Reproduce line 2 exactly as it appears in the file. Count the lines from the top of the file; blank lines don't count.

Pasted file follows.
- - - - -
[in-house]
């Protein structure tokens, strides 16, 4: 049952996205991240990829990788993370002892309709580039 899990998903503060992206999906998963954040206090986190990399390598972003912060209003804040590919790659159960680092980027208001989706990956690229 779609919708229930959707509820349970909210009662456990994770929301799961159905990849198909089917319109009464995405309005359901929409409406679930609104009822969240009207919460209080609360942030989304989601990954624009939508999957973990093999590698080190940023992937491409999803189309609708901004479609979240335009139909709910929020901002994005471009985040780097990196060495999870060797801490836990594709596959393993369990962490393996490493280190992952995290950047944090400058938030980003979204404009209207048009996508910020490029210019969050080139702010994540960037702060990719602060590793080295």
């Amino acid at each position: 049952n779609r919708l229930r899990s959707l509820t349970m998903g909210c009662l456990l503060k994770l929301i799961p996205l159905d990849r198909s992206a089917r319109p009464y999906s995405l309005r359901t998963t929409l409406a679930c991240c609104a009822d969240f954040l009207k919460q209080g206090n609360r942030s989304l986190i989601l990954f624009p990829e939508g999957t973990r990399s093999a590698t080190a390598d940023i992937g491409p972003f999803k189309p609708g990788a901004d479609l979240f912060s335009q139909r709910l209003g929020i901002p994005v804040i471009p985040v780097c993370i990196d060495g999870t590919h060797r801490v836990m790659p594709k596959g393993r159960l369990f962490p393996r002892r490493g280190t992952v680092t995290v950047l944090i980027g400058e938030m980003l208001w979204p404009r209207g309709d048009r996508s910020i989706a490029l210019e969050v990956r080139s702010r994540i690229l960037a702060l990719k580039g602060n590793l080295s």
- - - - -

């Protein structure tokens, strides 16, 4: 049952996205991240990829990788993370002892309709580039 899990998903503060992206999906998963954040206090986190990399390598972003912060209003804040590919790659159960680092980027208001989706990956690229 779609919708229930959707509820349970909210009662456990994770929301799961159905990849198909089917319109009464995405309005359901929409409406679930609104009822969240009207919460209080609360942030989304989601990954624009939508999957973990093999590698080190940023992937491409999803189309609708901004479609979240335009139909709910929020901002994005471009985040780097990196060495999870060797801490836990594709596959393993369990962490393996490493280190992952995290950047944090400058938030980003979204404009209207048009996508910020490029210019969050080139702010994540960037702060990719602060590793080295």